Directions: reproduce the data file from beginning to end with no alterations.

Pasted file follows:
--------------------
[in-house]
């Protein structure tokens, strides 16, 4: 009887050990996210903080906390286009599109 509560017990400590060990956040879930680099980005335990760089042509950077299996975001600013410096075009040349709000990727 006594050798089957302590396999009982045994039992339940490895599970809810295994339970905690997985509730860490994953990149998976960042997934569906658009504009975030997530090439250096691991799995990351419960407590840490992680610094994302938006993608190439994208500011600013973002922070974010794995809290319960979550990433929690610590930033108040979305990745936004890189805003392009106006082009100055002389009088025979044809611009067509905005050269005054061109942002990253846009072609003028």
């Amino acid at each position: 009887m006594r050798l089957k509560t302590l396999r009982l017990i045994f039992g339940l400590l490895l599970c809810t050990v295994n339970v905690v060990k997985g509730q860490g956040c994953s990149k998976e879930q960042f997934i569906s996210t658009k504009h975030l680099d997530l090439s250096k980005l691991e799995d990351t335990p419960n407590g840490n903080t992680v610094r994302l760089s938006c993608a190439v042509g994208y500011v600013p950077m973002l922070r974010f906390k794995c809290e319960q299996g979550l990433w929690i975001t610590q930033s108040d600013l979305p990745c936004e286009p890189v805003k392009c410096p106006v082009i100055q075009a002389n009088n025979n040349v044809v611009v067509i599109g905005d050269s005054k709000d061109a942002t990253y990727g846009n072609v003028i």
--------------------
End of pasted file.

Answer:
[in-house]
């Protein structure tokens, strides 16, 4: 009887050990996210903080906390286009599109 509560017990400590060990956040879930680099980005335990760089042509950077299996975001600013410096075009040349709000990727 006594050798089957302590396999009982045994039992339940490895599970809810295994339970905690997985509730860490994953990149998976960042997934569906658009504009975030997530090439250096691991799995990351419960407590840490992680610094994302938006993608190439994208500011600013973002922070974010794995809290319960979550990433929690610590930033108040979305990745936004890189805003392009106006082009100055002389009088025979044809611009067509905005050269005054061109942002990253846009072609003028």
């Amino acid at each position: 009887m006594r050798l089957k509560t302590l396999r009982l017990i045994f039992g339940l400590l490895l599970c809810t050990v295994n339970v905690v060990k997985g509730q860490g956040c994953s990149k998976e879930q960042f997934i569906s996210t658009k504009h975030l680099d997530l090439s250096k980005l691991e799995d990351t335990p419960n407590g840490n903080t992680v610094r994302l760089s938006c993608a190439v042509g994208y500011v600013p950077m973002l922070r974010f906390k794995c809290e319960q299996g979550l990433w929690i975001t610590q930033s108040d600013l979305p990745c936004e286009p890189v805003k392009c410096p106006v082009i100055q075009a002389n009088n025979n040349v044809v611009v067509i599109g905005d050269s005054k709000d061109a942002t990253y990727g846009n072609v003028i």